Inc. had been heading toward meeting one-day delivery requirements for its Prime service when the pandemic slowed its progress. Since the end of the pandemic, the company has regained its fast-delivery mojo.  In response, the company said Monday that it plans to double the number of same-day delivery sites “in the coming years,” according to Doug Herrington, CEO of Worldwide Amazon Stores. 

Herrington, who has held the role since July 2022, leads numerous businesses, including Amazon’s online and mobile shopping experiences worldwide, global operations, and fulfillment. The following appeared Monday as a blog post.

When we launched Prime in 2005, the first benefit we announced to members was free Two-Day Shipping (Jeff Bezos called it “all-you-can-eat express shipping”) on 1 million items — a revolutionary innovation at the time that transformed the way many of us shop, my family and me included. Today, Prime is much more expansive and much faster.

With more than 300 million items available with free Prime shipping and tens of millions of the most popular items available with free Same-Day or One-Day Delivery, we hit our fastest Prime speeds ever last quarter. Across the 60 largest U.S. metro areas, more than half of Prime member orders arrived the same or next day. So far this year, we’ve delivered more than 1.8 billion units to U.S. Prime members the same or next day — nearly four times what we delivered at those speeds by this point in 2019.

So how have we achieved our fastest delivery speeds on the broadest selection ever, and why do we expect to get even faster from here? Here’s a quick summary.

‘Regionalizing’ our US operations network

In short, we divided the country into smaller, easier-to-reach regions. Previously, we fulfilled orders from any of our operational sites across the country. Now we have eight interconnected regions serving smaller geographic areas. We keep a broad selection of inventory in each region, making it faster and less expensive to get those products to customers. Today, more than 76% of the orders we fulfill come from within the customer’s region. Items shipped from nearby fulfillment centers or delivery stations help packages get to customers not only faster but also with fewer emissions.

Placing products closer to customers

We use increasingly advanced machine learning algorithms to better predict which items customers in various parts of the country will want and when they will want them, and we work with our vendors and selling partners to store those products closer to customers. This helps to ensure that we have the right inventory in the right places at the right time. We’re also expanding our capacity to place products in the right fulfillment center in each region. This allows us to shorten replenishment times while maintaining the broadest selection of products available to fulfill customers’ entire order at one time from the Amazon location closest to them.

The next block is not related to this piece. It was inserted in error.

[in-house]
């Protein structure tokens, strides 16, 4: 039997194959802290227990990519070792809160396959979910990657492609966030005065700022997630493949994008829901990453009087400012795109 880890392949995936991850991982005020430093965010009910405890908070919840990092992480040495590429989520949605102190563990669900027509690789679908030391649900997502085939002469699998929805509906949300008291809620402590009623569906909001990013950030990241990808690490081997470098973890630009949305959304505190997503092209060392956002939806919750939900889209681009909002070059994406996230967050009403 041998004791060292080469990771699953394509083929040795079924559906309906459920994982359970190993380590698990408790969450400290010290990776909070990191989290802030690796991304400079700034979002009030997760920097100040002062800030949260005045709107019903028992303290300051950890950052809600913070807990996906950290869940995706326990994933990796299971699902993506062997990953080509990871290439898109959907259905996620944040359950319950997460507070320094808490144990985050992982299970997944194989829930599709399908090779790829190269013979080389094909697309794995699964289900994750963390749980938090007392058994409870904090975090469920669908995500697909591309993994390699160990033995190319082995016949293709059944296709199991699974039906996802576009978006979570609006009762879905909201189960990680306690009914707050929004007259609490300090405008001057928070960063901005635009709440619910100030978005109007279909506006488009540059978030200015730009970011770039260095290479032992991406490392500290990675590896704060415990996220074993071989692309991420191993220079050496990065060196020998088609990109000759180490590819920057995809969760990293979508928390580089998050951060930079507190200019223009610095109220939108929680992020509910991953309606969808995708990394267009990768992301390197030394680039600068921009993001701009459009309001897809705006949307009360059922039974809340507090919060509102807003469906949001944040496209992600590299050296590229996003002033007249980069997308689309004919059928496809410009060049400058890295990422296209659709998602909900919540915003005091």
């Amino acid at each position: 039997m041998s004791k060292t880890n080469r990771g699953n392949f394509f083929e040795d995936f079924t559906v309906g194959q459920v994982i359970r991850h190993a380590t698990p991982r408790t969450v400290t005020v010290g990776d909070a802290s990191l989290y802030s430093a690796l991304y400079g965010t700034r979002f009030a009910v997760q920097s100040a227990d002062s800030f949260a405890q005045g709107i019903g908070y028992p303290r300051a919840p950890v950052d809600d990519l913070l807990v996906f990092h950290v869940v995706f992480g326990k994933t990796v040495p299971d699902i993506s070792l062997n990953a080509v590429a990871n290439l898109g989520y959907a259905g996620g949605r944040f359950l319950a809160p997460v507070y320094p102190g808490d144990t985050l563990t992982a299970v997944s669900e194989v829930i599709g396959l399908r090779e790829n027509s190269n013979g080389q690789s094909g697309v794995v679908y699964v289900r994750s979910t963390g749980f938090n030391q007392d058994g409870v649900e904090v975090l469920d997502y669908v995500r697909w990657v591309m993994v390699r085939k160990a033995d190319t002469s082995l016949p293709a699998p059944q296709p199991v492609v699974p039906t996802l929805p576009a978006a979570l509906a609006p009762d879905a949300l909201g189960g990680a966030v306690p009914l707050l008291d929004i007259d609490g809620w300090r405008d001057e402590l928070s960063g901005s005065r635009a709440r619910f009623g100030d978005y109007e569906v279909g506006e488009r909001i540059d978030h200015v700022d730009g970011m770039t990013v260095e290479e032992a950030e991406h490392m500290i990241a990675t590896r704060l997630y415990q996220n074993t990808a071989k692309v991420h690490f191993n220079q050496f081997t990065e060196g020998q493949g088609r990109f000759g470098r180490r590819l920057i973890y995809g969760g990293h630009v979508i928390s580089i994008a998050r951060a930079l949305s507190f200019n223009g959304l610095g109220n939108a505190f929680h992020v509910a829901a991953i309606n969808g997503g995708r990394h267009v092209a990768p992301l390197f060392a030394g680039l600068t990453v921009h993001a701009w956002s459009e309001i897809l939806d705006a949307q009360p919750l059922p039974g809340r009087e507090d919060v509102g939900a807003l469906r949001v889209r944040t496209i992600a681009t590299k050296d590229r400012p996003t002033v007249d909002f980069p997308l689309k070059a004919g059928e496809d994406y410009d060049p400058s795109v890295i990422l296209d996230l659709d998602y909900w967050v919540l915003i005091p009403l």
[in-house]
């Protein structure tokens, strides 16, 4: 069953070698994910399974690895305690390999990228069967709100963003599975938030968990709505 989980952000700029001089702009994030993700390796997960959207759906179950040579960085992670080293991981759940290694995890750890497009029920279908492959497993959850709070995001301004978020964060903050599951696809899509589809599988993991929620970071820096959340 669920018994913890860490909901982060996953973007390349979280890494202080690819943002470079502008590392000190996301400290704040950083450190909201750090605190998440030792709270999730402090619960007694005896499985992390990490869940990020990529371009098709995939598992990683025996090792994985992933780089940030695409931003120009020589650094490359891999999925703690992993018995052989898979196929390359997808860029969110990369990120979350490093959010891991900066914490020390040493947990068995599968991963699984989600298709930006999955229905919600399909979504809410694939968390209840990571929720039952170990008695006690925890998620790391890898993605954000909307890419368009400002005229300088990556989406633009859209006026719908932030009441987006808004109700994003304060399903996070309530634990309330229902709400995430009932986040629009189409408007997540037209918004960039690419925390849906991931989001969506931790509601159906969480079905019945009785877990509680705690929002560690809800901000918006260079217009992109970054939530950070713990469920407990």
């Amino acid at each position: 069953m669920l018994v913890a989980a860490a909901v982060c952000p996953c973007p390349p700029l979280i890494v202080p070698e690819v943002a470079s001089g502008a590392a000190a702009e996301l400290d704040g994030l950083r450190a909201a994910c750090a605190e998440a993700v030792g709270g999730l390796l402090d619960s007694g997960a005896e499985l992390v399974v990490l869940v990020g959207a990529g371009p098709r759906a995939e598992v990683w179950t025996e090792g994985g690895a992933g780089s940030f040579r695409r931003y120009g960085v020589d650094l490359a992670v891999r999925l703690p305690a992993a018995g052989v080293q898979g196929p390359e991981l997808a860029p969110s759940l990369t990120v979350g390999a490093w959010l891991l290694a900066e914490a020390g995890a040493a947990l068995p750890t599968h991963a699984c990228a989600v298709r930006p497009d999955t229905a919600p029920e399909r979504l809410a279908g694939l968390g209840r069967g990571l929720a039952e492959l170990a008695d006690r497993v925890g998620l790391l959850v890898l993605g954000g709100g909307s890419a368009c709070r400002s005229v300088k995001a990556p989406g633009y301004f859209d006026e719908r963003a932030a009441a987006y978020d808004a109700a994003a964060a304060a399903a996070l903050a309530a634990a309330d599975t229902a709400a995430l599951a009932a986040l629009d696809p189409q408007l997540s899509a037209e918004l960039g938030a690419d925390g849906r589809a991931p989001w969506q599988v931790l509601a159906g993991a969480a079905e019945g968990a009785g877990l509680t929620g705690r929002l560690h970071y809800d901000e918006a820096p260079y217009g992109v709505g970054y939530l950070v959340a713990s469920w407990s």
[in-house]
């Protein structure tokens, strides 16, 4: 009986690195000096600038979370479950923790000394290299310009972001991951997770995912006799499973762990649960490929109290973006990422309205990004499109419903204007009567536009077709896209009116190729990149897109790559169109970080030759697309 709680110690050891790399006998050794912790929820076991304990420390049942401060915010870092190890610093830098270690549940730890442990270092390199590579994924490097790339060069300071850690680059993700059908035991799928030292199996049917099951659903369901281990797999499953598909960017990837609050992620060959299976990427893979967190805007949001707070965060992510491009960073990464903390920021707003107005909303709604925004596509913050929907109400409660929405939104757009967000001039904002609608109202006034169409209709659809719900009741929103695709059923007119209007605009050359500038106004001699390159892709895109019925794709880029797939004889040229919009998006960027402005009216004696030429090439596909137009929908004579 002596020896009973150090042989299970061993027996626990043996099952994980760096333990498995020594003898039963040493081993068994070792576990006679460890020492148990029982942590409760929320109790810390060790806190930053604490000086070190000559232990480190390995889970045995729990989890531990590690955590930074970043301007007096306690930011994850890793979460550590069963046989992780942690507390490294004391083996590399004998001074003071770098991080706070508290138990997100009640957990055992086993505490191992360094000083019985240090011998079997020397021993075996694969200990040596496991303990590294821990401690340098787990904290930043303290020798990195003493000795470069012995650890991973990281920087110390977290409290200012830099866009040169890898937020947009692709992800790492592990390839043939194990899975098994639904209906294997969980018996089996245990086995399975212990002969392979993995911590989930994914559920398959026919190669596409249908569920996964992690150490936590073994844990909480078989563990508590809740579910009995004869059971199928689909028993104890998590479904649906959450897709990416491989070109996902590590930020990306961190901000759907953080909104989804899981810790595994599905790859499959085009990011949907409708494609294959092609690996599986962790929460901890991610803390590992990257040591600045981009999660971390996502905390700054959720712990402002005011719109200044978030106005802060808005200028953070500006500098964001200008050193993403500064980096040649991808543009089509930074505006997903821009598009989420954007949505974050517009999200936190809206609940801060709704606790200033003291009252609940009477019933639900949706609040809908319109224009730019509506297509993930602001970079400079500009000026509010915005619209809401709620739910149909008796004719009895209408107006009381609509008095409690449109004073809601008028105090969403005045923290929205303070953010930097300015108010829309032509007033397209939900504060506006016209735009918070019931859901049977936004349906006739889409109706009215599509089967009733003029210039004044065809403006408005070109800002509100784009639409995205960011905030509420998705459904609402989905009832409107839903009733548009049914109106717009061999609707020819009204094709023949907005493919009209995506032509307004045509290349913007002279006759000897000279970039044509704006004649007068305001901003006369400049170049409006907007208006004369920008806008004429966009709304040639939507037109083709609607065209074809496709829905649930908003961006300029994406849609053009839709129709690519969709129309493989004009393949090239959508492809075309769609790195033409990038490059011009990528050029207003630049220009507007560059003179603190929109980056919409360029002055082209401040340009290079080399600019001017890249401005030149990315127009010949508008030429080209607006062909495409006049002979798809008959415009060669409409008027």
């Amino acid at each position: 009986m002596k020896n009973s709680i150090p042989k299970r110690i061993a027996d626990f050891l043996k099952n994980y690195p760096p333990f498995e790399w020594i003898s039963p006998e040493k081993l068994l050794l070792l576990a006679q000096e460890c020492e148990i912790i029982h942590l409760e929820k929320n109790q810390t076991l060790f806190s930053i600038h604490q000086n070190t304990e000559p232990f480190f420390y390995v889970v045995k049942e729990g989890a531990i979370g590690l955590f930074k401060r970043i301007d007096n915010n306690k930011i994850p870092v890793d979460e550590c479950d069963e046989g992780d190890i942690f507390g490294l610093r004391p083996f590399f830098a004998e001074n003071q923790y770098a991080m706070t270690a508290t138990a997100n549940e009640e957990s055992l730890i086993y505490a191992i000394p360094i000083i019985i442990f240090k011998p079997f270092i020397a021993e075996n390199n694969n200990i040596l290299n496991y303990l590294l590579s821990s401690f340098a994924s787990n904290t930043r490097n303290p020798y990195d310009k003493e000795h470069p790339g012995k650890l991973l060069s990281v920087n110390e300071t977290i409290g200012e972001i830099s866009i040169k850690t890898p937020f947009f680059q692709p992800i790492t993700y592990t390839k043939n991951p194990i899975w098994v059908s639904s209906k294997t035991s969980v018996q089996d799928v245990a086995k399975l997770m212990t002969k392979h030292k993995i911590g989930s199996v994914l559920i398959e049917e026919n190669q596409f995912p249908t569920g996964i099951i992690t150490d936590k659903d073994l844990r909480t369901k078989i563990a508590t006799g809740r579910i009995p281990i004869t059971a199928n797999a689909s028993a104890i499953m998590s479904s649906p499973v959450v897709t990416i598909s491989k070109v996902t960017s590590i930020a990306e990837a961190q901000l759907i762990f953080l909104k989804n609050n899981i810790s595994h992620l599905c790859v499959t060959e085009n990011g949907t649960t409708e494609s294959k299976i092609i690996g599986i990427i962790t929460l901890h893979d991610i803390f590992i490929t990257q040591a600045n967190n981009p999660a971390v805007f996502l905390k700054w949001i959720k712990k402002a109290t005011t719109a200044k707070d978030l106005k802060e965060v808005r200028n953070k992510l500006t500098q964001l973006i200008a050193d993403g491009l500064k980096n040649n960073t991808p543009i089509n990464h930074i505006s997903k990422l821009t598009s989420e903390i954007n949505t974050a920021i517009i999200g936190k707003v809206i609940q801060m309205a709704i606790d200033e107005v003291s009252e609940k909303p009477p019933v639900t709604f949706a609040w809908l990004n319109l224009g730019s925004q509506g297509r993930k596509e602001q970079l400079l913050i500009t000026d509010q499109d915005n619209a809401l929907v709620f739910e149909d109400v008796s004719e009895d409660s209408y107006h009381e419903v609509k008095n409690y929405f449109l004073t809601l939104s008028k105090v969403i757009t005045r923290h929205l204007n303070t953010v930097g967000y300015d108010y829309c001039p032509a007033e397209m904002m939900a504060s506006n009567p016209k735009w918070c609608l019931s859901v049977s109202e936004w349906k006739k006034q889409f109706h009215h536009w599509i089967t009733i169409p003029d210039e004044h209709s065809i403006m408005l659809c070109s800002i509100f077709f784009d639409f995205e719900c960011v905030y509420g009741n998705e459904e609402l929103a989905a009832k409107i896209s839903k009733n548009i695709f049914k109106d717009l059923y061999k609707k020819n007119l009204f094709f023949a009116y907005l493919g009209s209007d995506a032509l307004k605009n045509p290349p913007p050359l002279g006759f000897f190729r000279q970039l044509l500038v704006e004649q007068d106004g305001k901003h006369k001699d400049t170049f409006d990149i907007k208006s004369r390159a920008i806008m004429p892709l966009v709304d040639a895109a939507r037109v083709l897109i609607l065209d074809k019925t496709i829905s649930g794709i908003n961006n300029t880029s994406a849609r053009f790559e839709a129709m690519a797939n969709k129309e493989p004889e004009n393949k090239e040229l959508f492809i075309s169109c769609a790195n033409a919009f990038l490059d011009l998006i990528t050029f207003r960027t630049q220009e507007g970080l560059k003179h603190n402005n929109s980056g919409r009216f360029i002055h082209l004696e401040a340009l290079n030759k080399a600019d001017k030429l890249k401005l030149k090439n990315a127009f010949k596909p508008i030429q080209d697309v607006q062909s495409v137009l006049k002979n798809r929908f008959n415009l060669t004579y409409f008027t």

Growing our Same-Day Delivery network

Same-Day facilities are smaller buildings situated close to the large metro areas they serve, which decreases the distance to customers. These buildings are designed for speed, with smaller footprints, streamlined conveyors and picking directly to pack stations.

As a result, the average time from picking a customer’s items to positioning the customer’s package on the outbound dock is 11 minutes in Same-Day facilities, more than an hour faster than our traditional fulfillment centers. And these hybrid facilities allow us to fulfill, sort and deliver all from one site — making the entire process of delivering customer packages even faster.

Selection varies by city, as we regularly update our product offering based on what we’re seeing as top customer items purchased or based on seasonal demand in the area. And with connections to the larger Amazon fulfillment centers nearby, we dramatically increase the number of items available for fast delivery. Same-Day Delivery is currently available on millions of items for customers across more than 90 U.S. metro areas, and we have plans to double the number of sites in the coming years.

Compounding benefits

As we make these changes, we are seeing that they have the added benefit of reducing costs, too. Regionalizing our network reduces miles traveled and handoffs. Since the beginning of the year alone, the distance between our sites and our customers decreased by 15%, with 12% fewer touch points in our middle-mile network.

Improved product placement gets items even closer to customers, making our delivery system more efficient. And our Same-Day Delivery network is not only our fastest way to get products to customers, it is also one of our lowest-cost ways.

Lowering costs drives a better customer experience, because the lower our cost to serve customers gets, the more products our vendors and selling partners can make available in our store — meaning our selection keeps getting better for customers.

We are delivering faster speeds on a broader selection while also improving the overall safety of our employees. It’s easy to assume the faster we deliver, the faster employees work. That couldn’t be further from the truth. The speed improvements that we’re making come primarily from placing products closer to customers.

The people picking, packing and driving to your house are doing the same thing for orders that arrive the same or next day as orders that used to take two or three days. What’s changed is the product is traveling fewer miles and experiencing fewer handoffs between the time you place an order and the time it gets to your door.

The post Viewpoint: Amazon speeds up its fast-delivery capabilities post-COVID appeared first on FreightWaves.

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